A spot of spring
As they loaded their second cart of Emerald Colonnade holly and kaleidoscope abelia, Les Nimmo and Janine Salvatti brimmed with excitement.
Recent warm weather brought them to Southern Oregon Nursery Saturday for foundation plants and shrubbery, saying it's the right time for replacing old landscaping at the Medford home they'd moved into last summer.
Salvatti said she's been on the lookout for wildlife-friendly, yet deer-resistant plants. She said she's looking forward to seeing bees flock to her abelia plants, which bloom in the springtime.
But the current window of spring sunshine may be open only briefly, according to meteorologist Brad Schaaf with the National Weather Service. The outlook calls for sun and warm temperatures that could climb up to the low 70s in the early part of the week, followed by a return to a weather pattern that's been more familiar recently.
"We're looking to hit 70 by Monday," Schaaf said, noting that the last time the Medford area recorded a 70-degree temperature was Oct. 26.
Tuesday, however, is forecast to be the last day of warm temperatures in the outlook.
“It looks like it’s just a brief break of spring weather before we go back to a wetter and cooler pattern,” Schaaf said. “Mother Nature gives, Mother Nature takes away.”
Southern Oregon Nursery owner Dieter Trost said he has customers who swear that planting potatoes on St. Patrick's Day is good luck, but there's a chance those customers will be planting in the rain. Trost said he staggers the planting of root vegetables by one or two weeks, if only so the harvest times vary.
A weather front is expected to bring cooler temperatures and a chance of rain in the later part of the week, about Wednesday or Thursday, according to Schaaf. That's become an all-too-familiar pattern for the Rogue Valley, which has recorded 21.04 inches of rain since the water year began Oct. 1, already exceeding the average annual rainfall of 18.35 inches, with more than six months to go in the year.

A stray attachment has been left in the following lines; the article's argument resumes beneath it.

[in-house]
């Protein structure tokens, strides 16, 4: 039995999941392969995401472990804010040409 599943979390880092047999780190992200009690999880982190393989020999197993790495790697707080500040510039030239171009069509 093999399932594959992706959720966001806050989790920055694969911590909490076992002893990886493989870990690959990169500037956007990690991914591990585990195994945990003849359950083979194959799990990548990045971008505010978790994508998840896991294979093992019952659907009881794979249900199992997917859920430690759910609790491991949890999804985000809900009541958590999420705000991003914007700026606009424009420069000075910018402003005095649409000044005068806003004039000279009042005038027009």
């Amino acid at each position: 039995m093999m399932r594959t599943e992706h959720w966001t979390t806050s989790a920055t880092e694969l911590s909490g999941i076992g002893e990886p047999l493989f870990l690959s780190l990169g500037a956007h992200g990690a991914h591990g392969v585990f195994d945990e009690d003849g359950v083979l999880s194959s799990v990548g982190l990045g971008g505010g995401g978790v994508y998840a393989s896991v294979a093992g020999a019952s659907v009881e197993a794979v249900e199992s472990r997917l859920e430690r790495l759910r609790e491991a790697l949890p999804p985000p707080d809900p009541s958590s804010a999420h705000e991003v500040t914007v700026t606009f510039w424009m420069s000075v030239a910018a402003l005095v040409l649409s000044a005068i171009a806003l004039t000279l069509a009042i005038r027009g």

Schaaf said there's little chance of frost by Thursday, though lows are slated to drop by the end of the week down to the mid-30s by the end of the week.
"The winds may be too strong for frost to form," Schaaf said.
The chance of rain on Tuesday is slight, Schaaf said, but will grow as the week goes on. Highs will drop down to the low 50s by Saturday.
The springlike weather that arrived Friday has meant he's sold plenty of heather, daphne and forsythia, Trost said.
Trost recommends people hold off on planting tender annuals until mid-May, adding that he's seen marigolds stocked at chain stores that he wouldn't recommend planting yet. He also recommends gardeners start their tomatoes indoors.
For those still looking to take advantage of the sunshine, there's plenty that's ready to go in the ground, according to Trost, including root vegetables such as potatoes and onions, cold crops, radishes, shrubs along with other leafy plants such as strawberries.
"Just about everything's starting to move," Trost said.
— Reach reporter Nick Morgan at 541-776-4471 or email@example.com. Follow him on Twitter at @MTCrimeBeat.